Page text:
COVID-19’s Impact on Compliance Issues and Internal & External Investigations

COVID-19 outbreak, which was announced to be a pandemic by the World Health Organization on 11 March 2020[1], had inevitable impacts on corporate compliance processes due to the evolving business and workplace practices. In parallel with the increase in remote working, along with the psychological and financial distress on individuals emerging from the crisis, many companies have come up against a changing landscape for fraud with a rising number of fraud cases, as well as those are yet to be discovered.

As of the writing date of this article, based on the increasing number of COVID-19 cases and the several companies’ decisions to postpone physical comeback to workplaces, the impact of COVID-19 pandemic appears likely to extend to the next year. Recent studies show that Turkey CFOs (67%) are concerned about the potential negative impacts of a new wave of infection on implementing return-to-work strategies[2]. International and independent publications also provide data supporting such projection.

Fraud in the Wake of COVID-19: Benchmarking Report[3] published by the Association of Certified Fraud Examiners suggests that, as of August 2020, 77% of respondents said they had observed an increase in the overall level of fraud, with one-third noting that this increase has been significant. On the other hand, the findings indicate that this uptick is likely to continue; as 92% of respondents expect to see a further increase in the overall level of fraud during the next year, and nearly half expect that increase to be significant.

The abovementioned study further sets out the top 5 fraud schemes currently observed due to COVID-19 as follows[4]:

  • Cyberfraud – Overall Increase: 83%, Significant Increase: 47%
  • Unemployment Fraud[5] – Overall Increase: 73%, Significant Increase: 41%
  • Fraud by Vendors and Sellers – Overall Increase: 69%, Significant Increase: 33%
  • Payment Fraud – Overall Increase: 68%, Significant Increase: 31%
  • Identity Theft – Overall Increase: 67%, Significant Increase: 29%

According to the said study, the primary reasons that fighting fraud has become more difficult are tied predominantly to the physical restrictions currently placed on individuals in many locations. In parallel, when asked about their most prominent challenges in combating fraud in the current environment, respondents noted the inability to travel, issues with conducting remote interviews, and lack of access to evidence as their top difficulties. Indeed, these challenges appear to have caused the compliance and internal investigation procedures to follow an extraordinary path during the pandemic. As a matter of fact, both compliance officers and those who manage the legal aspect of internal investigations are facing newly emerging issues, e.g. the cybersecurity threats welcoming new fraud cases, privacy of remote interviews, conditions of obtaining and sharing the evidence.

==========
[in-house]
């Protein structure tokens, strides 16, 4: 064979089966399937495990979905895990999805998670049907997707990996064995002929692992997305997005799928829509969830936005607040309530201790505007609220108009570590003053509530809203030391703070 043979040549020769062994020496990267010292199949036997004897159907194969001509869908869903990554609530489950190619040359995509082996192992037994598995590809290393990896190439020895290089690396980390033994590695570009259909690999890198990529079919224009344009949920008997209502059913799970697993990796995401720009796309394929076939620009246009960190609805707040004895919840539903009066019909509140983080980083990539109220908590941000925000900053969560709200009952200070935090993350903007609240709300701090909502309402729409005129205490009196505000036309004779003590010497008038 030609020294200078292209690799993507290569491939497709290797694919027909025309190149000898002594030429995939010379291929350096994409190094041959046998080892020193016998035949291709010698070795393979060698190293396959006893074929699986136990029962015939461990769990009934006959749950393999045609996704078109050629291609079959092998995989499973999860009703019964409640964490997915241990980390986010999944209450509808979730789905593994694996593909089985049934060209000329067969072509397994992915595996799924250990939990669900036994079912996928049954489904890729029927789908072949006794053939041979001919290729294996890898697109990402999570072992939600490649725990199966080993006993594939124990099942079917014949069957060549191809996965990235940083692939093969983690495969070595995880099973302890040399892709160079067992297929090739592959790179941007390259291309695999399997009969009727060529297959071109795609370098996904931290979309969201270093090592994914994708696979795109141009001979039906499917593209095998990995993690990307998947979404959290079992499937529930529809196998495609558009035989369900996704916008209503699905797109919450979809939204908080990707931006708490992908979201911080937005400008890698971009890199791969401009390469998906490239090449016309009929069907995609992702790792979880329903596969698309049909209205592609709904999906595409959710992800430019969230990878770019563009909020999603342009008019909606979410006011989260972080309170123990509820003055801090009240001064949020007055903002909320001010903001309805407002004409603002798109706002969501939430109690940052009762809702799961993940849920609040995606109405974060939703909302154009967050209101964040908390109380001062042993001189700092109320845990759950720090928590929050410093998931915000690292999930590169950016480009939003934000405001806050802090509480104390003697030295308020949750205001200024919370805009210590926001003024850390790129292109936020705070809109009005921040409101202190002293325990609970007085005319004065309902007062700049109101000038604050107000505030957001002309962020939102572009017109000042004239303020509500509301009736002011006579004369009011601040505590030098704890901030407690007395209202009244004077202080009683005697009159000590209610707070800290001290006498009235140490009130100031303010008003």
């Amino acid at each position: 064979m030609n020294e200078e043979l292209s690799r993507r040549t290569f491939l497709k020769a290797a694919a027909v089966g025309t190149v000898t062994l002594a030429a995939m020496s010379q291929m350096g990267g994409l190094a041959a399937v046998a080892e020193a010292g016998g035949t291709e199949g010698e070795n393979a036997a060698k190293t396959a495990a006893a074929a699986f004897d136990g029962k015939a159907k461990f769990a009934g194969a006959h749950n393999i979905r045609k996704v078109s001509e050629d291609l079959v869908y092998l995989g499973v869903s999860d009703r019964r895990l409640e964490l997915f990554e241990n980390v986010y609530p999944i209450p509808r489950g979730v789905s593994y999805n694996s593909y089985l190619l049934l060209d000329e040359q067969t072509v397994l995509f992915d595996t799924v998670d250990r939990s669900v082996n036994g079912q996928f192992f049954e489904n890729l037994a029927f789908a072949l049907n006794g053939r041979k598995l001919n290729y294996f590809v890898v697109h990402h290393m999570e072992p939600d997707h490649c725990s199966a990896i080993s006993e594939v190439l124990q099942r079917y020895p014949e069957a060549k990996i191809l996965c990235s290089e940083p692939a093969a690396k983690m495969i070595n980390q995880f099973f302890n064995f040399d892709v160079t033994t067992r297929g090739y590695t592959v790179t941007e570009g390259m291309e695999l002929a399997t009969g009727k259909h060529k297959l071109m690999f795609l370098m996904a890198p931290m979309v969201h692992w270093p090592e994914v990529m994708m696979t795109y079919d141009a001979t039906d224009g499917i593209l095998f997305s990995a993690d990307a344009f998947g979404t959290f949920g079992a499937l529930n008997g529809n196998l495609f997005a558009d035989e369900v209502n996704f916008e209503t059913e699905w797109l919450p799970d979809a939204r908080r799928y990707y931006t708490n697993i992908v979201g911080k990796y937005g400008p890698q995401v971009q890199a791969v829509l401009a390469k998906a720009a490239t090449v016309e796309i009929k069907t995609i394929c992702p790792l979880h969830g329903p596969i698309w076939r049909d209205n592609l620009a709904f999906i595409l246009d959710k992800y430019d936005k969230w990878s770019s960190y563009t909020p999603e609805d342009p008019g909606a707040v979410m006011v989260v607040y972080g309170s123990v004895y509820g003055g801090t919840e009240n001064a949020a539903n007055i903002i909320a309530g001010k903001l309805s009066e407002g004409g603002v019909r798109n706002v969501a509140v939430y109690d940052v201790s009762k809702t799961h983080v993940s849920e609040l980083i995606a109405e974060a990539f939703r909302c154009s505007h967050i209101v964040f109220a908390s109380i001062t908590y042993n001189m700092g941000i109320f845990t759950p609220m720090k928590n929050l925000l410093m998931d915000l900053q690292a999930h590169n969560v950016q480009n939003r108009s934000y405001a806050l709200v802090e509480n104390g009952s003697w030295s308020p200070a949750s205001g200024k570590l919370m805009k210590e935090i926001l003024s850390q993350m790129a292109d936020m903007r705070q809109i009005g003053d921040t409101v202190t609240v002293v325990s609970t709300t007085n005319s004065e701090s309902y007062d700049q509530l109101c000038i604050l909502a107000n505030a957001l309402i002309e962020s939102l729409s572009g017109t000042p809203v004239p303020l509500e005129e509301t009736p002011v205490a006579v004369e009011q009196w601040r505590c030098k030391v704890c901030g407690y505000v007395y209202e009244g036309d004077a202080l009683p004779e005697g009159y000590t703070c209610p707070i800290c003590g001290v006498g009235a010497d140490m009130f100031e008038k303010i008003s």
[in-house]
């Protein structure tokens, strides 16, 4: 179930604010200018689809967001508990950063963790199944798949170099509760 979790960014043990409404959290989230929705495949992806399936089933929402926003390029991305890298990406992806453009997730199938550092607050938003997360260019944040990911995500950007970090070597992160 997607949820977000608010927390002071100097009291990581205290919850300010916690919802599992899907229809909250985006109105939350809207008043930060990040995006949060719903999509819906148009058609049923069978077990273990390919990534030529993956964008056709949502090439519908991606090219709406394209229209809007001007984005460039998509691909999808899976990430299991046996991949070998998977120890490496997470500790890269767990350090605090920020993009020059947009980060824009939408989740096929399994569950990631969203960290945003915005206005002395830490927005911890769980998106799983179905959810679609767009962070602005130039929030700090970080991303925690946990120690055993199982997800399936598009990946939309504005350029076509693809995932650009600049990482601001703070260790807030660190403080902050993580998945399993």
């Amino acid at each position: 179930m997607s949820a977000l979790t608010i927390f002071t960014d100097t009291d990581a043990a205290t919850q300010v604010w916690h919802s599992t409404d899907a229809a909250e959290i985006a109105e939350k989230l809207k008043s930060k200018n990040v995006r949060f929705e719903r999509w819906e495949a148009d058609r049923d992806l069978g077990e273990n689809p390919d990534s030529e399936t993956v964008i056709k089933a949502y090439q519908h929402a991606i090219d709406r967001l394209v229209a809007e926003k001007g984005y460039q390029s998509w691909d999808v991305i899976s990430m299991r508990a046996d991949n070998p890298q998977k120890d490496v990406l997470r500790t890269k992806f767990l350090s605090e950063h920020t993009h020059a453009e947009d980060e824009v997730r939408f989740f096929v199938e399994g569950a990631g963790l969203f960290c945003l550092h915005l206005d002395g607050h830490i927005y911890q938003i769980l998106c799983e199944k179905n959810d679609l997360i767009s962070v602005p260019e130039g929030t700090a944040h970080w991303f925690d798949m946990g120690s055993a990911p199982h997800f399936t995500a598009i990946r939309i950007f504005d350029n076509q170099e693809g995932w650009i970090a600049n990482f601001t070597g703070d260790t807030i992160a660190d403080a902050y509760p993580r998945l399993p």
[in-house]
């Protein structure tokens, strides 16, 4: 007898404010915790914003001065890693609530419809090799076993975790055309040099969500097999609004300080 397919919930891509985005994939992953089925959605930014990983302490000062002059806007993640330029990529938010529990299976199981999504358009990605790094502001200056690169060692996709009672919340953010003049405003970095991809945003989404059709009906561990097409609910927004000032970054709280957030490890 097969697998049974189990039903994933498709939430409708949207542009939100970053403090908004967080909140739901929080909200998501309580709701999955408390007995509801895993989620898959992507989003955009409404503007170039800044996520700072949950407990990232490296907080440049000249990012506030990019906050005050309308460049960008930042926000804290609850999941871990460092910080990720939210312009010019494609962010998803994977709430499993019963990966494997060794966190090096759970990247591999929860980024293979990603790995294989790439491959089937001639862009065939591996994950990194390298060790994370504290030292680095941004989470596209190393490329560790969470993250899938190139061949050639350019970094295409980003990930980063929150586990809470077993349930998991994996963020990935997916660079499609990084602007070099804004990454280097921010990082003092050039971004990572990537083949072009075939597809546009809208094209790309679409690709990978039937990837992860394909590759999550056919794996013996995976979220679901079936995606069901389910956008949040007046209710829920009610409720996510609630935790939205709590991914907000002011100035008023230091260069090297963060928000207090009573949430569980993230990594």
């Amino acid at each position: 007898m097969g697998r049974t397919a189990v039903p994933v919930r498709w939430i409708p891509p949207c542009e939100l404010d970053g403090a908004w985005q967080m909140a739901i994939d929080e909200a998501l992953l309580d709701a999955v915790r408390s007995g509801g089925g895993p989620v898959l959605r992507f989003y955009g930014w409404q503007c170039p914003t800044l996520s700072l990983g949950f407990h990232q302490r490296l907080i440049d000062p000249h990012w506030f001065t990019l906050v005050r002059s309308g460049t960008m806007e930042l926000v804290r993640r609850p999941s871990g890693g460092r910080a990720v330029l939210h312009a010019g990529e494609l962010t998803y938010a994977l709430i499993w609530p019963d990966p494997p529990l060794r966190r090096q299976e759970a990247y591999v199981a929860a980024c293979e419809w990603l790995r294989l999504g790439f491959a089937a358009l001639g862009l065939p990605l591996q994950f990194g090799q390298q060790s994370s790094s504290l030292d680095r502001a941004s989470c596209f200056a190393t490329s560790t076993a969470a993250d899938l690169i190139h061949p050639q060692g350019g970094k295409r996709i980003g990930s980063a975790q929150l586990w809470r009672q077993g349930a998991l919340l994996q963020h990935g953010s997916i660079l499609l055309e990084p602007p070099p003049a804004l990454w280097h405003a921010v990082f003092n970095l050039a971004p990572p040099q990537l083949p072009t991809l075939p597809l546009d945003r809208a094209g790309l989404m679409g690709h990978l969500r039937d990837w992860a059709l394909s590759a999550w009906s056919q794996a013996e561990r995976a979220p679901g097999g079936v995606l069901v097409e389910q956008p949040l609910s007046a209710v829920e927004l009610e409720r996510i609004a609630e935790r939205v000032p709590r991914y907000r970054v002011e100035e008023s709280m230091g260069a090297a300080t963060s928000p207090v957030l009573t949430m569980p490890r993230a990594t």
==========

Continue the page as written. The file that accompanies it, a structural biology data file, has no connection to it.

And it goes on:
Nonetheless, aside from the internal challenges, there have been also several matters to consider regarding the external investigations conducted before public prosecutors or administrative authorities. As per the Presidential Decree No. 2020/4[6] and the letter issued by the Council of Judges and Prosecutors (“the Council”) on 23 March 2020[7], all judges and public prosecutors started working from home except for an adequate number of judges and public prosecutors determined from each unit to carry out urgent tasks, handle the proceedings involving arrestee, and fulfil any requests for stay of execution. Later, following the suspension of judiciary terms until 30 April 2020 pursuant to Temporary Article 1 of the Law No. 7226 on Amendment of Certain Laws[8], the Council decided on 30 March 2020 that judges and public prosecutors shall carry out their tasks in scope of flexible working arrangements such as rotation or remote working; and conduct file examinations, issue decisions and fulfil any other obligations regarding mandatory judiciary services from home, to the possible extent[9]. The Council then decided to sustain such measures until 15 June 2020 with the decision of 30 April 2020[10], and set out a roadmap to determine the action plan for returning to the new normal with the announcement of 29 May 2020[11]. While public prosecutors switched to remote working in scope of the said measures, the new arrangements inevitably affected the investigation processes during this course of time.